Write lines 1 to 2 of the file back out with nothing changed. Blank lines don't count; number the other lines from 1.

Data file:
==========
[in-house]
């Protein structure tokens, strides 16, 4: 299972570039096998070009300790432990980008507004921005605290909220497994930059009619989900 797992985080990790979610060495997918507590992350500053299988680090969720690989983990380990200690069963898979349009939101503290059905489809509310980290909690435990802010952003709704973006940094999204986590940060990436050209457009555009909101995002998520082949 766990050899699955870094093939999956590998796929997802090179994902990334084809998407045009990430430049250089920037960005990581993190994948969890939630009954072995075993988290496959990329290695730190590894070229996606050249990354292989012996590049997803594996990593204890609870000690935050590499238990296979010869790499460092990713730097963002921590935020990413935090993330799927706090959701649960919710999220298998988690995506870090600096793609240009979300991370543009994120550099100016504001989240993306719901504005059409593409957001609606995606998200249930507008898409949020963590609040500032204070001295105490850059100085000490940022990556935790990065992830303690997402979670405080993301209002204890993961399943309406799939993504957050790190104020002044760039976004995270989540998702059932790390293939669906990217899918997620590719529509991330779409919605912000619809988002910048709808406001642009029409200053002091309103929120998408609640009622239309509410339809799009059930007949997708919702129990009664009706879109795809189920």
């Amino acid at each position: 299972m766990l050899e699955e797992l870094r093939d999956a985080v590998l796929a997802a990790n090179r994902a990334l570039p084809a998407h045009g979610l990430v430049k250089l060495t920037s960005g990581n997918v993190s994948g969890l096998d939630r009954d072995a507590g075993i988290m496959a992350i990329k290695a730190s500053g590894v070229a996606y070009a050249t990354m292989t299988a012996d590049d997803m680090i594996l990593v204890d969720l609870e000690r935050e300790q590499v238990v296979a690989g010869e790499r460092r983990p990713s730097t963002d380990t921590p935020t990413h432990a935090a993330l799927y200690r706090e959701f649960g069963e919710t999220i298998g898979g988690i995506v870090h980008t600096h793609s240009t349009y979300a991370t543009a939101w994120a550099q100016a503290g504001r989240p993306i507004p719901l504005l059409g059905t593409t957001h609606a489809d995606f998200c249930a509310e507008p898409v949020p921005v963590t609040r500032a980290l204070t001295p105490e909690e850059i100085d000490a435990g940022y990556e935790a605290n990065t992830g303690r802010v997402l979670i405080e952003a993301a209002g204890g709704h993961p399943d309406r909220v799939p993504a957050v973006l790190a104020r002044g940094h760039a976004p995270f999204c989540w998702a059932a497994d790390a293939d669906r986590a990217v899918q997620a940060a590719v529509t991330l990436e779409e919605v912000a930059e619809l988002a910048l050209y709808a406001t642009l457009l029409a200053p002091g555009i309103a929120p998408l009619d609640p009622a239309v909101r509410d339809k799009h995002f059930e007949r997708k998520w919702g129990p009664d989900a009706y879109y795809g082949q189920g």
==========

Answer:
[in-house]
């Protein structure tokens, strides 16, 4: 299972570039096998070009300790432990980008507004921005605290909220497994930059009619989900 797992985080990790979610060495997918507590992350500053299988680090969720690989983990380990200690069963898979349009939101503290059905489809509310980290909690435990802010952003709704973006940094999204986590940060990436050209457009555009909101995002998520082949 766990050899699955870094093939999956590998796929997802090179994902990334084809998407045009990430430049250089920037960005990581993190994948969890939630009954072995075993988290496959990329290695730190590894070229996606050249990354292989012996590049997803594996990593204890609870000690935050590499238990296979010869790499460092990713730097963002921590935020990413935090993330799927706090959701649960919710999220298998988690995506870090600096793609240009979300991370543009994120550099100016504001989240993306719901504005059409593409957001609606995606998200249930507008898409949020963590609040500032204070001295105490850059100085000490940022990556935790990065992830303690997402979670405080993301209002204890993961399943309406799939993504957050790190104020002044760039976004995270989540998702059932790390293939669906990217899918997620590719529509991330779409919605912000619809988002910048709808406001642009029409200053002091309103929120998408609640009622239309509410339809799009059930007949997708919702129990009664009706879109795809189920």